Thanos provides a global query view, data backup, and historical data access as its core features in a single binary. All three features can be run independently of each other. This allows you to have a subset of Thanos features ready for immediate benefit or testing, while also making it flexible for gradual roll outs in more complex environments.
In this quick-start guide, we will configure Thanos and all components mentioned to work against an object storage cloud provider. Thanos is able to use different storage providers, with the ability to add more providers as necessary.
Thanos will work in cloud native environments as well as more traditional ones. Some users run Thanos in Kubernetes while others on bare metal.
Thanos aims for simple deployment and maintenance model. The only dependencies are:
You can find the latest Thanos release here.
We also perform minor releases every 6 weeks.
During that, we build tarballs for major platforms and release docker images.
See release process docs for details.
For detailed, free in-browser interactive tutorial please visit our Katacoda Thanos Course
Thanos is built purely in Golang, thus allowing to run Thanos on various x64 operating systems.
If you want to build Thanos from source you would need a working installation of the Go 1.12+ toolchain (
Thanos can be downloaded and built by running:
go get github.com/thanos-io/thanos/cmd/thanos
thanos binary should now be in your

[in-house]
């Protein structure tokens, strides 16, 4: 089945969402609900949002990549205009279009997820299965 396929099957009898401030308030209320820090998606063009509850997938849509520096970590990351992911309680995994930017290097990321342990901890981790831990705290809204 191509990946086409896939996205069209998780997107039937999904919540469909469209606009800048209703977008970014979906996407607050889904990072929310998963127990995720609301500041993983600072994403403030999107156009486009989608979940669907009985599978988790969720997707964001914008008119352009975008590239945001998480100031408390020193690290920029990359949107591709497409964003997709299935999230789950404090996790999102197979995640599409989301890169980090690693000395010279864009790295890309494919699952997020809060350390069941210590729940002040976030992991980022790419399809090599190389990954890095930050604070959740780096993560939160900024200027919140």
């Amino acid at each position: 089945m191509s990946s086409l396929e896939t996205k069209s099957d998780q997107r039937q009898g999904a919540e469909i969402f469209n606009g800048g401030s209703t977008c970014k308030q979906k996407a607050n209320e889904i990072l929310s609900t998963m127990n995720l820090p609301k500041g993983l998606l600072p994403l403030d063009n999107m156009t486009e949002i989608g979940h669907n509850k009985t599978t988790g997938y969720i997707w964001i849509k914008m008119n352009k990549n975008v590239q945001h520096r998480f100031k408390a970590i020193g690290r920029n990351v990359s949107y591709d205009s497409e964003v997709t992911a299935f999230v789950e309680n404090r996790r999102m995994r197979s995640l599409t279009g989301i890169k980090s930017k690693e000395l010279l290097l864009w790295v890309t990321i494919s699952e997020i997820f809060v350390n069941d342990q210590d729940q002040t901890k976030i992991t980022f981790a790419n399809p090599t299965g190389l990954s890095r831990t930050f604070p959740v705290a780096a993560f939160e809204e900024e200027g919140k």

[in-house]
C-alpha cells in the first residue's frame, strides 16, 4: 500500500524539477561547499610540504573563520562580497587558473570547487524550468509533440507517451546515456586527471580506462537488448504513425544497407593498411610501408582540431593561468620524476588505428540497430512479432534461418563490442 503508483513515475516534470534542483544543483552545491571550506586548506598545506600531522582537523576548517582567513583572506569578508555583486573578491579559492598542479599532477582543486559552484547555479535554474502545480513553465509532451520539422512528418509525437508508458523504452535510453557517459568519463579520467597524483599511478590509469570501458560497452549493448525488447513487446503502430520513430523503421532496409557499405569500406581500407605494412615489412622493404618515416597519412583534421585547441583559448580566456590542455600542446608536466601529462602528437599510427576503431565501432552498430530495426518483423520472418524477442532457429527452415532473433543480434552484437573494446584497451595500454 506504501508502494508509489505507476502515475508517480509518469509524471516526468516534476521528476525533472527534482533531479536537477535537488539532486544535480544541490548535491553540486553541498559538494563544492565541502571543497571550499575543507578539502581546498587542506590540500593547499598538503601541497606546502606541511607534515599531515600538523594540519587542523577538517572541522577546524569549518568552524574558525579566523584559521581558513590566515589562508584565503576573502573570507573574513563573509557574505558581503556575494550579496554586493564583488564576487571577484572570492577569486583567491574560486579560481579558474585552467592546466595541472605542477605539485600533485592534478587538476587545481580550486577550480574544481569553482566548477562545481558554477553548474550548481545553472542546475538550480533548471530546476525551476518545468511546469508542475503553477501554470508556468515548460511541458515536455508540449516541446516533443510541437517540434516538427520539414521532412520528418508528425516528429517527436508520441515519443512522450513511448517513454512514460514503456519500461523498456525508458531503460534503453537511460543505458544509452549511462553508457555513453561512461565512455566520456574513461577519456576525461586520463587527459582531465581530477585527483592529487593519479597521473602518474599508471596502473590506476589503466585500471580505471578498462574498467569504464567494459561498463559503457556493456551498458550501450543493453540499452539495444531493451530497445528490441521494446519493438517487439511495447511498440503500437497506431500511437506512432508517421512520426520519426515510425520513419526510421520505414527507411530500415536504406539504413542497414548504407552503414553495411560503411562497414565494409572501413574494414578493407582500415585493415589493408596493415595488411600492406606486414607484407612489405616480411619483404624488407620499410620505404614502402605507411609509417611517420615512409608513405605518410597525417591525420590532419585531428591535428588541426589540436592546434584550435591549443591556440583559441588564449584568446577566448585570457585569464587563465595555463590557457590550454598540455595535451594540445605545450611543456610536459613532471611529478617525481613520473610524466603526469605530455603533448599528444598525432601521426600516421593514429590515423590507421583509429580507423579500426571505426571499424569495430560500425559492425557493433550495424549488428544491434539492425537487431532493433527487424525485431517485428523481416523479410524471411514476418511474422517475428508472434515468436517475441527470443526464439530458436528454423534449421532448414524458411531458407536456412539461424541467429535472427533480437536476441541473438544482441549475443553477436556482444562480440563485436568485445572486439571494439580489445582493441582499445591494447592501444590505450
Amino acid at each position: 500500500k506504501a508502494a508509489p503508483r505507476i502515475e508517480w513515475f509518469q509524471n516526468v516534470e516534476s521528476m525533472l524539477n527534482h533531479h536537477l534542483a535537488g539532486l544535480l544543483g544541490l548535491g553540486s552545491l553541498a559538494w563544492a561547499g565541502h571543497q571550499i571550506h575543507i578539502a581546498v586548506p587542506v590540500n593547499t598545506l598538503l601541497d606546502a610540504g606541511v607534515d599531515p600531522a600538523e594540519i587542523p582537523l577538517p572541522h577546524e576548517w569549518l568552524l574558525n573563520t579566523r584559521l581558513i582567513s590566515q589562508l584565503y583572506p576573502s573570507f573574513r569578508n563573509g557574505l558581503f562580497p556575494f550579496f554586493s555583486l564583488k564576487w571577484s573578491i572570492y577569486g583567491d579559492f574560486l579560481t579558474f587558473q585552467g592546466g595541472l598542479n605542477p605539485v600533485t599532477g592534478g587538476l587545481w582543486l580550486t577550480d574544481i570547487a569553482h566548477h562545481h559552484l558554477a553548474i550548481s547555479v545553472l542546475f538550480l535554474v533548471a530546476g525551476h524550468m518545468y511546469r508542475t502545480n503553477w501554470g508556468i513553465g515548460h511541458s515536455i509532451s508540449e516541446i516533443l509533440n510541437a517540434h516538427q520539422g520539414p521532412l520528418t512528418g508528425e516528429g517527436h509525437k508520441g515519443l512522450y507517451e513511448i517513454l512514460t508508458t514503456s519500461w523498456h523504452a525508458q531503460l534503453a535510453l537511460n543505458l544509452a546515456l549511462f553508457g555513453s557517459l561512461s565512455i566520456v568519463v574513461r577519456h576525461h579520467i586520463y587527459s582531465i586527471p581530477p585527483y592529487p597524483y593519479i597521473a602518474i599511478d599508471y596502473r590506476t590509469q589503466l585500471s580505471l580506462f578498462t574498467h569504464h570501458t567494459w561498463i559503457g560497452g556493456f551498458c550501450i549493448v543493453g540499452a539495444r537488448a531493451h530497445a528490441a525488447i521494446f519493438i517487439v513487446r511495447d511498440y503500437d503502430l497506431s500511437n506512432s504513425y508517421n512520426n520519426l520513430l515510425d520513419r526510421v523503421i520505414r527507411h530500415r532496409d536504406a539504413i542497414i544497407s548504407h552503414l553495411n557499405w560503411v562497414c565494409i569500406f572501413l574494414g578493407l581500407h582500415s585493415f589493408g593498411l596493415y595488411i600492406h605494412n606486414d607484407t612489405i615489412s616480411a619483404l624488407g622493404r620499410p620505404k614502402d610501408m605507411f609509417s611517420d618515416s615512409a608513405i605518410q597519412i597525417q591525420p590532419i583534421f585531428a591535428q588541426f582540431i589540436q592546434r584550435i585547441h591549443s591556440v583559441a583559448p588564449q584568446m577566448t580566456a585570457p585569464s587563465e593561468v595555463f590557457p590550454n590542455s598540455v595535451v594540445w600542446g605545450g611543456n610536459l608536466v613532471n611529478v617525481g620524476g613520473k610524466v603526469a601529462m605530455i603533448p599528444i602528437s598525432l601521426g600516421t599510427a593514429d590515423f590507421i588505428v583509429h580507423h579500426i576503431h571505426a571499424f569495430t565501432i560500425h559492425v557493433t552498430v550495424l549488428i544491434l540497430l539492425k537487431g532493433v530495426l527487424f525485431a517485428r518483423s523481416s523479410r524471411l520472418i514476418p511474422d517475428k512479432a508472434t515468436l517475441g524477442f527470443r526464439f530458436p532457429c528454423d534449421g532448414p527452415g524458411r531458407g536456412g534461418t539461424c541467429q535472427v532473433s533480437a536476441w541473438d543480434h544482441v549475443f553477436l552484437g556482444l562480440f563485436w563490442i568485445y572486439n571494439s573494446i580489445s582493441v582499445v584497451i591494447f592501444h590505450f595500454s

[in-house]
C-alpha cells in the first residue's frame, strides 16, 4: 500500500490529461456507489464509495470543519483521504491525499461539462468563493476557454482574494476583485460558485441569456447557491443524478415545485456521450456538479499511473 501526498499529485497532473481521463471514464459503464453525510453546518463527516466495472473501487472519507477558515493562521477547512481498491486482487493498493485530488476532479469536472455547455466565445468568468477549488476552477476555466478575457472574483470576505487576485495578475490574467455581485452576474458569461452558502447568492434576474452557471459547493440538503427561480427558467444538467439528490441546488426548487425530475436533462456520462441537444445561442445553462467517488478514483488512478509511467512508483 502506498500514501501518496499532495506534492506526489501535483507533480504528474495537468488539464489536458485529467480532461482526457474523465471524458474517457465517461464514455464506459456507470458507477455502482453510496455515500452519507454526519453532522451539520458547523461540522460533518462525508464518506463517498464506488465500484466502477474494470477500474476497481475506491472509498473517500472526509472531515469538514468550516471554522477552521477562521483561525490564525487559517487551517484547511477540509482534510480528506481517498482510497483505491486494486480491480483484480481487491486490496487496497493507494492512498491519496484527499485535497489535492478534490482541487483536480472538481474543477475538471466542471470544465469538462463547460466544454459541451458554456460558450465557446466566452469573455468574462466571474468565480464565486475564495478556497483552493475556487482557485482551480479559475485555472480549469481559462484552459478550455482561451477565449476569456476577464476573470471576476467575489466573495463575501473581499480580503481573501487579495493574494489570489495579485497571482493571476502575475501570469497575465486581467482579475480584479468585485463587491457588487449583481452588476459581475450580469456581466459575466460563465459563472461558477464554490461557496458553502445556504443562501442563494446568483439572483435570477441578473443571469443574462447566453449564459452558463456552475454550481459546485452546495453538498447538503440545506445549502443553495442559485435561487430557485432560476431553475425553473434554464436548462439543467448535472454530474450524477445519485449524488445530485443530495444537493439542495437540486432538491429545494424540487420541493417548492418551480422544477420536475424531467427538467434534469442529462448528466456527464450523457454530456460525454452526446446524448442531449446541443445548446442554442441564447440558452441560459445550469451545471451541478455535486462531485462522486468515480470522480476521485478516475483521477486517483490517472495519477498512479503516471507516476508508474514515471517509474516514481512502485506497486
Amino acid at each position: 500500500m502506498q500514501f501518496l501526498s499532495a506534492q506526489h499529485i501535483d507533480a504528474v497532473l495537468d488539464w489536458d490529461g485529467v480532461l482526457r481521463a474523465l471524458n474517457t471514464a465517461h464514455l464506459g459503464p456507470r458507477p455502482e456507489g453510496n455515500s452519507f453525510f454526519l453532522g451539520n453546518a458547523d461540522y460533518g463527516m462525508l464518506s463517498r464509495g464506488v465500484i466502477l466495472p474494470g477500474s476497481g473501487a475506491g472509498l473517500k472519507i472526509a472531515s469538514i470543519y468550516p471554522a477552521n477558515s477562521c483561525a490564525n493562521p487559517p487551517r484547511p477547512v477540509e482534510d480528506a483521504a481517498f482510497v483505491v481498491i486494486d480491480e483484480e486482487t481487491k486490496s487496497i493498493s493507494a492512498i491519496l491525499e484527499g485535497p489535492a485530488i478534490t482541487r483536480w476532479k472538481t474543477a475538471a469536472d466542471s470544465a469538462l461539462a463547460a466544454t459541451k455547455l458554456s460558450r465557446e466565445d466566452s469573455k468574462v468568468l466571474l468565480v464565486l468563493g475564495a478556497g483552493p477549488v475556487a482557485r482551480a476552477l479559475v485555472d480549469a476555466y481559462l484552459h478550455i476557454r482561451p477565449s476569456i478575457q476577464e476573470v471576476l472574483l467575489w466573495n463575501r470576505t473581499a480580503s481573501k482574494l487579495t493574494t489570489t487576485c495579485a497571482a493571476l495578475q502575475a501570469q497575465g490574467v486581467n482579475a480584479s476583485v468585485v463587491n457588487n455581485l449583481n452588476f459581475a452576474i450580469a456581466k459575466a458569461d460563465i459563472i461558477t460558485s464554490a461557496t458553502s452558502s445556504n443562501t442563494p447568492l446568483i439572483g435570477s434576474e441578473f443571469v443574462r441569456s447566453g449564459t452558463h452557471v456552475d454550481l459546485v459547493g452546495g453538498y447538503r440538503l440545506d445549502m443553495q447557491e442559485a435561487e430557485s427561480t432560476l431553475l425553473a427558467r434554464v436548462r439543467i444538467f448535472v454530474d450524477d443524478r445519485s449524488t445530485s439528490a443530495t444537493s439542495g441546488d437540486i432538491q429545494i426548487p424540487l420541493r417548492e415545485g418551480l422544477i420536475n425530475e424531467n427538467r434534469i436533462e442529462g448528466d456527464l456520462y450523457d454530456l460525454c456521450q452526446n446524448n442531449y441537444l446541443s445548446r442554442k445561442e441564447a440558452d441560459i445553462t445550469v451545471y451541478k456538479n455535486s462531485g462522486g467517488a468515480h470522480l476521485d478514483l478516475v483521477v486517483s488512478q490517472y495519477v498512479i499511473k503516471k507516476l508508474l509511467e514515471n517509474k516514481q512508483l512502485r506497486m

$PATH and is the only thing required to deploy any of its components.
Contributions are very welcome! See our CONTRIBUTING.md for more information.
Thanos is an open source project and we value and welcome new contributors and members of the community. Here are ways to get in touch with the community:
Thanos bases itself on vanilla Prometheus (v2.2.1+).
To find out the Prometheus’ versions Thanos is tested against, look at the value of the
PROM_VERSIONS variable in the Makefile.
Following the KISS and Unix philosophies, Thanos is made of a set of components with each filling a specific role.
Thanos integrates with existing Prometheus servers through a Sidecar process, which runs on the same machine or in the same pod as the Prometheus server.
The purpose of the Sidecar is to backup Prometheus data into an Object Storage bucket, and giving other Thanos components access to the Prometheus instance the Sidecar is attached to via a gRPC API.
The Sidecar makes use of the
reload Prometheus endpoint. Make sure it’s enabled with the flag
The following configures the sidecar to write Prometheus’ data into a configured object storage: